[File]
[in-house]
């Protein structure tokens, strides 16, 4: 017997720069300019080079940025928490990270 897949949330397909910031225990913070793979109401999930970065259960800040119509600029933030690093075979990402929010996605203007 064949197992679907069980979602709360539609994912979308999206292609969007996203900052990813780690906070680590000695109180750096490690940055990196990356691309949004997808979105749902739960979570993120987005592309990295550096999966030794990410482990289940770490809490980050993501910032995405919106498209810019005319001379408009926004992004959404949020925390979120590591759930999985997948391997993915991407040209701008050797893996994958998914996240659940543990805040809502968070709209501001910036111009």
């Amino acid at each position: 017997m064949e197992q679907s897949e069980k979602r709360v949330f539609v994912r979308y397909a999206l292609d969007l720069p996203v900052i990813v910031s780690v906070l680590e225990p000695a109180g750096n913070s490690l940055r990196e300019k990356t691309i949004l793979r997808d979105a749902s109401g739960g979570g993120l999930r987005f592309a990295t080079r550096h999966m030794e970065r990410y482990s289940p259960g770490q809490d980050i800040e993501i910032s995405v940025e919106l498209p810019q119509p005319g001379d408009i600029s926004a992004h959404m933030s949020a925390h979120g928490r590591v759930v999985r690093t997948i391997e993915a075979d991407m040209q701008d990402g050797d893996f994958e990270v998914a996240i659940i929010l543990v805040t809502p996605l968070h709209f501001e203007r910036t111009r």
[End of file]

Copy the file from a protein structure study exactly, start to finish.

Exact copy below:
[in-house]
């Protein structure tokens, strides 16, 4: 017997720069300019080079940025928490990270 897949949330397909910031225990913070793979109401999930970065259960800040119509600029933030690093075979990402929010996605203007 064949197992679907069980979602709360539609994912979308999206292609969007996203900052990813780690906070680590000695109180750096490690940055990196990356691309949004997808979105749902739960979570993120987005592309990295550096999966030794990410482990289940770490809490980050993501910032995405919106498209810019005319001379408009926004992004959404949020925390979120590591759930999985997948391997993915991407040209701008050797893996994958998914996240659940543990805040809502968070709209501001910036111009």
């Amino acid at each position: 017997m064949e197992q679907s897949e069980k979602r709360v949330f539609v994912r979308y397909a999206l292609d969007l720069p996203v900052i990813v910031s780690v906070l680590e225990p000695a109180g750096n913070s490690l940055r990196e300019k990356t691309i949004l793979r997808d979105a749902s109401g739960g979570g993120l999930r987005f592309a990295t080079r550096h999966m030794e970065r990410y482990s289940p259960g770490q809490d980050i800040e993501i910032s995405v940025e919106l498209p810019q119509p005319g001379d408009i600029s926004a992004h959404m933030s949020a925390h979120g928490r590591v759930v999985r690093t997948i391997e993915a075979d991407m040209q701008d990402g050797d893996f994958e990270v998914a996240i659940i929010l543990v805040t809502p996605l968070h709209f501001e203007r910036t111009r």